السلام عليكم. Peace be upon you. My name is Douglas Tatz and I will be the blog correspondent for the Arabic language program here in Rabat, Morocco. I am very excited to both enjoy Moroccan culture and to share it with others as well. I am from Columbus, Ohio, and am a student at Seton Hall University in New Jersey, where I am studying diplomacy with minors in Arabic and economics. As the eighth of ten children, I have learned many skills and habits that are useful for travelling abroad, such as being accustomed to a hectic household and living modestly. My large family has also made me appreciative of the importance of family life, and I enjoy strong relationships with my parents and each of my siblings. Some of my hobbies include unicycling, backpacking, and travelling.
There are two main reasons I have decided to study abroad in Morocco. The first reason is my brother-in-law, Hassan, who is from a small city called Guelmim, here in Morocco. He has helped me with my Arabic many times (although sometimes it was tricky for him to transition from his colloquial Moroccan dialect to the standard Arabic that is taught in the classroom) and would share stories about Morocco. Thanks to Hassan, I routinely enjoyed the unique cultural experience of mint tea before even travelling to Morocco. In the week that I have been here as of this writing, I have discovered that his descriptions of Morocco were accurate, but only gave a fuzzy image of the vibrant culture. Furthermore, Hassan has partially inspired the second reason that I chose to study abroad in Morocco. Even though I have only travelled to another country once (I spent two weeks in Spain last summer), I have always heard about other cultures through my siblings’ travels, kindling my own desire to experience other ways of life. As a result, I am enthusiastic about continuing my studies of the Arabic language because of the many people I will be able to communicate with. I enjoy meeting new people and learning from them about their culture and experiences. Despite the brief amount of time that I have studied Arabic and my limited knowledge of the culture, I am already well aware of the misperceptions about foreigners and especially about Muslims that abound in America. I hope to eventually learn the language and cultures enough to help dispel the many stereotypes that hamper peaceful relations between America and the Arab world.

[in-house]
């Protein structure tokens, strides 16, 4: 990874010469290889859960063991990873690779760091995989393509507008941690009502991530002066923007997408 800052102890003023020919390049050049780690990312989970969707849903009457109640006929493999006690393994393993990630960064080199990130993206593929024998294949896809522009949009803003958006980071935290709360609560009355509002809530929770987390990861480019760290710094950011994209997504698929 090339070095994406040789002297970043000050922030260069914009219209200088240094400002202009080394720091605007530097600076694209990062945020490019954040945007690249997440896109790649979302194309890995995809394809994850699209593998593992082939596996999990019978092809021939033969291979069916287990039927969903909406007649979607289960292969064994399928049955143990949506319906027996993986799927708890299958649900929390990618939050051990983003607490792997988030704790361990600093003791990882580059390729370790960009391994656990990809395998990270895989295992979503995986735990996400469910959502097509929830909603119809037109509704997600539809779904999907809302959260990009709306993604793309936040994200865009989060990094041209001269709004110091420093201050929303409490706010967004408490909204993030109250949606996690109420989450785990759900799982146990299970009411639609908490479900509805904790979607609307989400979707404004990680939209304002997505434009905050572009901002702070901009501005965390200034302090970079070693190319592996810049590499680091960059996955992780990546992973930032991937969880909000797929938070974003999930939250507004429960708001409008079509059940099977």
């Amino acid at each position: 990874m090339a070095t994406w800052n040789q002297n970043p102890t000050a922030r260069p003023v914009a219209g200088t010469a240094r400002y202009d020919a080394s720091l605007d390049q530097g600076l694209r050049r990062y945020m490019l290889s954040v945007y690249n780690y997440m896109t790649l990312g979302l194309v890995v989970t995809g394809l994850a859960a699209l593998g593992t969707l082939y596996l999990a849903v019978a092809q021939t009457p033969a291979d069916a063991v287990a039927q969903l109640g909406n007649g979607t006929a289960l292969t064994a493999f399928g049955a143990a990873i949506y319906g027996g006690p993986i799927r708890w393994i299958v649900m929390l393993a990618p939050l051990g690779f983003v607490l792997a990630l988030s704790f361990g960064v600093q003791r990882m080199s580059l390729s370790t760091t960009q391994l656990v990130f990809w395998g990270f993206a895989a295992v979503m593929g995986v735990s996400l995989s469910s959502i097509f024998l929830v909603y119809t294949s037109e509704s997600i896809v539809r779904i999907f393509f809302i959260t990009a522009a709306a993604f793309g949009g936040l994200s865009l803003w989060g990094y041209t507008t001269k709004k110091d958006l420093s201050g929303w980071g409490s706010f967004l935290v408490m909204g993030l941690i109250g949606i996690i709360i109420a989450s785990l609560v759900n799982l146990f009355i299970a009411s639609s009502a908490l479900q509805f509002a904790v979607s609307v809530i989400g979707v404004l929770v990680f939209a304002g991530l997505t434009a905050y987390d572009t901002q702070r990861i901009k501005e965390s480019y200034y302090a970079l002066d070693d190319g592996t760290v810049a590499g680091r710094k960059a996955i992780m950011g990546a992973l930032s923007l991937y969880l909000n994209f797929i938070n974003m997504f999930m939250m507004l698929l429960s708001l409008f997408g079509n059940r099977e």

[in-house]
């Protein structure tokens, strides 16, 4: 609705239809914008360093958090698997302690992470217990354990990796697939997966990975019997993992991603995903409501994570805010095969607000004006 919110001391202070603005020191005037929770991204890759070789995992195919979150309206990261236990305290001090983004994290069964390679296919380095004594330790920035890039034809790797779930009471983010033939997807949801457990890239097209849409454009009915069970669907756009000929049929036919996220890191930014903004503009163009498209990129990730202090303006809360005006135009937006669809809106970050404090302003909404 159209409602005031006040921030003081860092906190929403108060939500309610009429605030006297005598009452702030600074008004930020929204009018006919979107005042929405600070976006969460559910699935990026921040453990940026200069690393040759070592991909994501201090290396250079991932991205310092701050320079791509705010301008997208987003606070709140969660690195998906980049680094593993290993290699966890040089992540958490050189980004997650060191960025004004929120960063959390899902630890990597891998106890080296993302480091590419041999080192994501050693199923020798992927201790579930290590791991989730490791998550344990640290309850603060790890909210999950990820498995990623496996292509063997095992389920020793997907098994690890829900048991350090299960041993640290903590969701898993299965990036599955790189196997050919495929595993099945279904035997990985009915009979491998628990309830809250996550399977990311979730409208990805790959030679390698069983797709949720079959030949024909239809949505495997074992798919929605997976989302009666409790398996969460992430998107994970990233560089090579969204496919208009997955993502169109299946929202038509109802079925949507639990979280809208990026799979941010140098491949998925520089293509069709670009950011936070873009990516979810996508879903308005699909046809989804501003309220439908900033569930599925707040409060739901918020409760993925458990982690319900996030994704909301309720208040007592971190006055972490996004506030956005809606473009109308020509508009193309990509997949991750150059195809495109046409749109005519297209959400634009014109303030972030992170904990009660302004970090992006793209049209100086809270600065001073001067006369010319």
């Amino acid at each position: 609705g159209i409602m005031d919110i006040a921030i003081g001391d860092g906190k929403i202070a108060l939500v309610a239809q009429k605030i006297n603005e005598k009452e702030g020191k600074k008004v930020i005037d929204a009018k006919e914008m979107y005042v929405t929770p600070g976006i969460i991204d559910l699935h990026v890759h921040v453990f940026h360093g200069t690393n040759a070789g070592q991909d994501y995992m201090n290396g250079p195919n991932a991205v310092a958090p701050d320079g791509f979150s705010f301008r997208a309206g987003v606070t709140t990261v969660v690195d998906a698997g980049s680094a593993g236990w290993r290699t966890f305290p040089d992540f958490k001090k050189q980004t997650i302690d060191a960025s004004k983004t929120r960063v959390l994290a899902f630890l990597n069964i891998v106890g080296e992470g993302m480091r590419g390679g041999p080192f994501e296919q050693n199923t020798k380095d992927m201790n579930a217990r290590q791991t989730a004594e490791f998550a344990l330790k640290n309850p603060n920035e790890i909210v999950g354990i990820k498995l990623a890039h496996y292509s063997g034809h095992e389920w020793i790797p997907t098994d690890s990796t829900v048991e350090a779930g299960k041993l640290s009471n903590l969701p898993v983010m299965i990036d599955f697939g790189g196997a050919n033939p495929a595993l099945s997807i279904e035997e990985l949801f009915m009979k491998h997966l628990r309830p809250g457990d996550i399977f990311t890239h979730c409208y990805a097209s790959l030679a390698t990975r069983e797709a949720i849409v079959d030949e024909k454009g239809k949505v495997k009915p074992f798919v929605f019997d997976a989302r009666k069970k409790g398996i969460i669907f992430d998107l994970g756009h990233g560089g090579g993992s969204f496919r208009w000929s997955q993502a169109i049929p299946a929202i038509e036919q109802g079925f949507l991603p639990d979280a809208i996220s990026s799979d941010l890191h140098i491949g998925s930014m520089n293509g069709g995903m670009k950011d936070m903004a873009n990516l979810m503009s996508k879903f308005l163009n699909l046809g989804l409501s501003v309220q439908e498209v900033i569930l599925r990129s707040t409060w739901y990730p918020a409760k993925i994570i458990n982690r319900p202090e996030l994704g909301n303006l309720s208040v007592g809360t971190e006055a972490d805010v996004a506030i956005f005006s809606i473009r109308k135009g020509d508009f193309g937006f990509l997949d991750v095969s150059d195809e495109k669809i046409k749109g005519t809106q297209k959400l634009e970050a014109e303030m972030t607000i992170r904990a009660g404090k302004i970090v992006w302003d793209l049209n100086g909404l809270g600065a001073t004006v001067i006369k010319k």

I am excited to learn about Moroccan culture, but I expect I will have to push myself to make the most of my experience. Visiting a new country can bring you far from your comfort zone, but it is in these situations you learn the most. Because of the cultural differences, I think living with a host family will bring both the greatest joys and challenges. However, I am confident that my new family will help me immerse myself in the culture and make my time in Morocco an unforgettable experience.